Avoiding Lead Contamination in Water

Public water supply systems have been involved in monitoring water within households since the implementation of the federal Lead and Copper Rule in the early 1990s. Lead is rarely present in drinking water at its source (groundwater or rivers).  Instead, it works its way into water through connections, plumbing and fixtures – containing lead – on the way to the faucet.

While Anoka County (and Minnesota) communities have had relatively few issues with lead contamination, a number of U.S. cities have had prominent lead contamination problems in recent years.

Problems Elsewhere. A change in chemical treatment had a major effect in Washington, D. C., in the early 2000s, causing corrosion in pipes and the subsequent discovery of lead levels in the city residents’ drinking water.  In 2014 the City of Flint, Michigan, temporarily switched its water source from Lake Huron to the Flint River.  Flint treated the river water to make it safe, but the water reaching people’s homes was corrosive.  Corrosive water can dissolve lead from plumbing significantly raising lead levels in the water that people drink.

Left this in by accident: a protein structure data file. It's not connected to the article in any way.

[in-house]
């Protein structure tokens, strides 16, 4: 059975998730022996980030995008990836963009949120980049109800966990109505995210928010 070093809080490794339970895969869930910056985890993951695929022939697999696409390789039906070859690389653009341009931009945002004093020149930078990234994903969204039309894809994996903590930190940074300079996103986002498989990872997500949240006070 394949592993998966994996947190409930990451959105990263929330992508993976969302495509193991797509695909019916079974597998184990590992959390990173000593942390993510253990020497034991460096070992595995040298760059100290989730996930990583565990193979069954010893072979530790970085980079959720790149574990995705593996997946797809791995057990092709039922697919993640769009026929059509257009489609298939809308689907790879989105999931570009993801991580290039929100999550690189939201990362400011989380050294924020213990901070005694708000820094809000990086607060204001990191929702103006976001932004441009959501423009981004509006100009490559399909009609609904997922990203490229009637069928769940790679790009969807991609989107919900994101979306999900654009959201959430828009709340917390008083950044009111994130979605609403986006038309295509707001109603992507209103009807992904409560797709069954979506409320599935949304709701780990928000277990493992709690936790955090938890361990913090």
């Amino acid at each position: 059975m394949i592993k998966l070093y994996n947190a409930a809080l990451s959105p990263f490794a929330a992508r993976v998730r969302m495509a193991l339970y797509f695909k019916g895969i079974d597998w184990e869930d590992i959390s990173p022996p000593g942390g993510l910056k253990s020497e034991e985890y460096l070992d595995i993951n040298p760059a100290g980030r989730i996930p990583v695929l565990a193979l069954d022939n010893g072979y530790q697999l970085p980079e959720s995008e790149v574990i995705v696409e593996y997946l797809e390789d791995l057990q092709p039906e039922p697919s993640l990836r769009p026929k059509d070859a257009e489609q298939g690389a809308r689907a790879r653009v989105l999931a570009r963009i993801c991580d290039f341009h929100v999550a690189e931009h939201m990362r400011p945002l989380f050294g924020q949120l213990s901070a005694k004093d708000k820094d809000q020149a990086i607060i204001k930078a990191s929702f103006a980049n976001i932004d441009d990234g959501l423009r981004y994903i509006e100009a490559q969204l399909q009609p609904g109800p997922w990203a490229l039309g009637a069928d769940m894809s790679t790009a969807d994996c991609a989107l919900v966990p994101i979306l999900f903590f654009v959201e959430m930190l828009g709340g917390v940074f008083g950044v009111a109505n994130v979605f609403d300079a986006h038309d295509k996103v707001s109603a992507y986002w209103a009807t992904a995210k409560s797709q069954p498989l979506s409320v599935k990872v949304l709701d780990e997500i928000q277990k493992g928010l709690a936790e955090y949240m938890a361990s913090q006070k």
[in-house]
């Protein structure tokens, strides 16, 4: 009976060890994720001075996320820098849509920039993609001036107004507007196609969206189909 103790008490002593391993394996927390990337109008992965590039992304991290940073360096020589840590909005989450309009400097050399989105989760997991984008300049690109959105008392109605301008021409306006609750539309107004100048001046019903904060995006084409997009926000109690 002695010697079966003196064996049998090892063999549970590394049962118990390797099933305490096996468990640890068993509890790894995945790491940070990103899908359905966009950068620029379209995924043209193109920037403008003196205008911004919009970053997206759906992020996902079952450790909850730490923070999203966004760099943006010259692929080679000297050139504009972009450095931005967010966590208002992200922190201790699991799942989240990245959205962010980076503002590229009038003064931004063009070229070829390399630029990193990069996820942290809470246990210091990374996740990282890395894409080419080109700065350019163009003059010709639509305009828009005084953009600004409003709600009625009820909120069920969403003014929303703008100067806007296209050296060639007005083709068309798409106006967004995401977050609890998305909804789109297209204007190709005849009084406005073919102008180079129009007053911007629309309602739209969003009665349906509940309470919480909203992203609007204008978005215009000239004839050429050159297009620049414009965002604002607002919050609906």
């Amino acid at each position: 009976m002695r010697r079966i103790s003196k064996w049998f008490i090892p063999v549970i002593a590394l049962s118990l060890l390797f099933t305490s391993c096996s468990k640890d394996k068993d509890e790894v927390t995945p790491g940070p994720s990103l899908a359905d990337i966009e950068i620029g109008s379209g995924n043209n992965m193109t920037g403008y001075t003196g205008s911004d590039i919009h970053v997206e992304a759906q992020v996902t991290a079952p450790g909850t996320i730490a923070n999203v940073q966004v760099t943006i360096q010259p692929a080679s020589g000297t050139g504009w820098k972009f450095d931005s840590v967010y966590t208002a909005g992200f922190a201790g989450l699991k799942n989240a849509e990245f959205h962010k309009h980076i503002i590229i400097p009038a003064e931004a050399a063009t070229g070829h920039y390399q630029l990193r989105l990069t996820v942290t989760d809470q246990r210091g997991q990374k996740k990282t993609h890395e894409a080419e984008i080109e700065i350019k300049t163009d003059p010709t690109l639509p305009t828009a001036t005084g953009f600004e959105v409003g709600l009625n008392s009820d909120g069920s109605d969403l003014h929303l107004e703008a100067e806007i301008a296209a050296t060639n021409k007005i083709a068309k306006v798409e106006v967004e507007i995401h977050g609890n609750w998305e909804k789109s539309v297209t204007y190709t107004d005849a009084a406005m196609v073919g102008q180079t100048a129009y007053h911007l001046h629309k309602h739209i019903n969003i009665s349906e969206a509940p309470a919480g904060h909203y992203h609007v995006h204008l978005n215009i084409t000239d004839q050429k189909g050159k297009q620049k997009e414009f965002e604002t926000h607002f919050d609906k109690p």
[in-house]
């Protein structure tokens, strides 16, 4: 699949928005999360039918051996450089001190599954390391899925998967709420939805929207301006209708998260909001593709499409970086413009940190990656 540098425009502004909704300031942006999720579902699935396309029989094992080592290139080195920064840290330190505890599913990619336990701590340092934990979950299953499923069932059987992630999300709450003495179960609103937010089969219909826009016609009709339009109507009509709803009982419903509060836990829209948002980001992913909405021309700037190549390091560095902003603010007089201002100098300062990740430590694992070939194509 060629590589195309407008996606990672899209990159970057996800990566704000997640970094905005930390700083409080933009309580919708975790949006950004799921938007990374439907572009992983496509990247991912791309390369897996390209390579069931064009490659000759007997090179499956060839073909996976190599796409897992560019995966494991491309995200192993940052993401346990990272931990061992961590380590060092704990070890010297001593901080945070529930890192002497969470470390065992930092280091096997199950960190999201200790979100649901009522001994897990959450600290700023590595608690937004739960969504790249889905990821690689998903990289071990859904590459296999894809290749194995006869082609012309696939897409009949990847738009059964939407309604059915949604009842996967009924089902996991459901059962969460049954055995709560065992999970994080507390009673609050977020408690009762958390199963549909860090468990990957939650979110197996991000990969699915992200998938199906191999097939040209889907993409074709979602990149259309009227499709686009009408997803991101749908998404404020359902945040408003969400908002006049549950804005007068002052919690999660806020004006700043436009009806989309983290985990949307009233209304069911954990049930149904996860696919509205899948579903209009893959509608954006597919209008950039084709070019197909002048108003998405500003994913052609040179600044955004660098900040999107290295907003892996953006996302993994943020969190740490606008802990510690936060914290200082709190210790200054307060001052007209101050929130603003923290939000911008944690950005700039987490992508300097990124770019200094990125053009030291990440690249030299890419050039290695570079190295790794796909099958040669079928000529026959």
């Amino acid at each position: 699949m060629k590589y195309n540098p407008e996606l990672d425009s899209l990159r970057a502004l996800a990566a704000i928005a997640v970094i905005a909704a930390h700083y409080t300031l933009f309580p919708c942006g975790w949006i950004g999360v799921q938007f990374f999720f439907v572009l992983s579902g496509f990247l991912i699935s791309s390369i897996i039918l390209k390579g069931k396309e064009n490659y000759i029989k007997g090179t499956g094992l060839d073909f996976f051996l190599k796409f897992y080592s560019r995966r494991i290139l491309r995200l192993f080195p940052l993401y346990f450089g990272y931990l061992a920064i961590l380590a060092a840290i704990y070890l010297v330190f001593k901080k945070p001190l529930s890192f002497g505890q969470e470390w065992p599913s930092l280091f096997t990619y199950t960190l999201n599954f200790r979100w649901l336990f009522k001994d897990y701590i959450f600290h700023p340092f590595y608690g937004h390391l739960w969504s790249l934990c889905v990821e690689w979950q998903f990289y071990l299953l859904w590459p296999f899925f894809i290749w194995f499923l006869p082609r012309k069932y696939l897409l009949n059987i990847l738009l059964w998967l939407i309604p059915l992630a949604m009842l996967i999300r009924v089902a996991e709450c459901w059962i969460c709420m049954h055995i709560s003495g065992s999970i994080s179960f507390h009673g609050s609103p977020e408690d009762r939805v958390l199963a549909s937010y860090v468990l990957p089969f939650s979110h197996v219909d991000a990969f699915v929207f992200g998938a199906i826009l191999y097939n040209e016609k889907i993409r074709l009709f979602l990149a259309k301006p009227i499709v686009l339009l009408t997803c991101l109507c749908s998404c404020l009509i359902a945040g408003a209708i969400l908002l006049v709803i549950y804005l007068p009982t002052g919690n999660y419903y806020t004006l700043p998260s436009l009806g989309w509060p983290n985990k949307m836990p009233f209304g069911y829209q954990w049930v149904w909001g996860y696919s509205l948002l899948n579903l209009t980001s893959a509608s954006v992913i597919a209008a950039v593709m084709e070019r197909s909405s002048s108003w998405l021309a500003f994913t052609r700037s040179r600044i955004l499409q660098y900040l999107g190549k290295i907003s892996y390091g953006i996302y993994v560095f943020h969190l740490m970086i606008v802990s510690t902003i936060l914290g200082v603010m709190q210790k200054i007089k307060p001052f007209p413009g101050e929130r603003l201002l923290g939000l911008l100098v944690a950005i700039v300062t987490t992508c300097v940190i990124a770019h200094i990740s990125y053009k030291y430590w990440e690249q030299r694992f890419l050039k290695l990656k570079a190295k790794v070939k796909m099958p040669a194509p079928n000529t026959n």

The Situation in Minnesota. The Minnesota Department of Health – Drinking Water Protection engineers review the plans for treating the water and also examine corrosion-control methods that could be necessary to ensure that the water does not absorb materials such as lead and copper from pipes in the distribution system. The public water monitoring system permits prompt response to drinking water quality issues.  The Health Department is able to see water sample results before public water systems do. This method allows for another early-warning system for contaminants in drinking water.

The Situation for Private Well Owners. Anoka County Environmental Services provides water testing services to private well owners. In addition to the annual recommended testing (for total coliform bacteria and nitrate-nitrogen) residents may test their water supply for lead. For more information and instructions to test private well water, contact Environmental Services at 763-422-7063.

The Situation for Anoka County Municipal Water Users. Anoka County Municipal water suppliers share water testing results with residents through an Annual Report. For more information contacts your municipal water supplier.

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